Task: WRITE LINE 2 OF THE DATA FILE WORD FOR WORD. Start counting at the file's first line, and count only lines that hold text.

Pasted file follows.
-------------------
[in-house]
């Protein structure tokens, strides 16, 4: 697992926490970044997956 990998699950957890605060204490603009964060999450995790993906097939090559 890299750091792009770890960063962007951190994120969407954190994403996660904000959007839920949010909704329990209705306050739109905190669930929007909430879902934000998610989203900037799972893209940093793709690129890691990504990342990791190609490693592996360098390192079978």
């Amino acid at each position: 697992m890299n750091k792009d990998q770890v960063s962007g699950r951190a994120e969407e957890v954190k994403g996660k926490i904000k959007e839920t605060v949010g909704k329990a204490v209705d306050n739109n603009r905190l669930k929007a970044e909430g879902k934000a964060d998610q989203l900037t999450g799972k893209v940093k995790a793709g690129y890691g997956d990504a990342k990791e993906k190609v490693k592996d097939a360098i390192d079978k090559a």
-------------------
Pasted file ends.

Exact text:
């Protein structure tokens, strides 16, 4: 697992926490970044997956 990998699950957890605060204490603009964060999450995790993906097939090559 890299750091792009770890960063962007951190994120969407954190994403996660904000959007839920949010909704329990209705306050739109905190669930929007909430879902934000998610989203900037799972893209940093793709690129890691990504990342990791190609490693592996360098390192079978």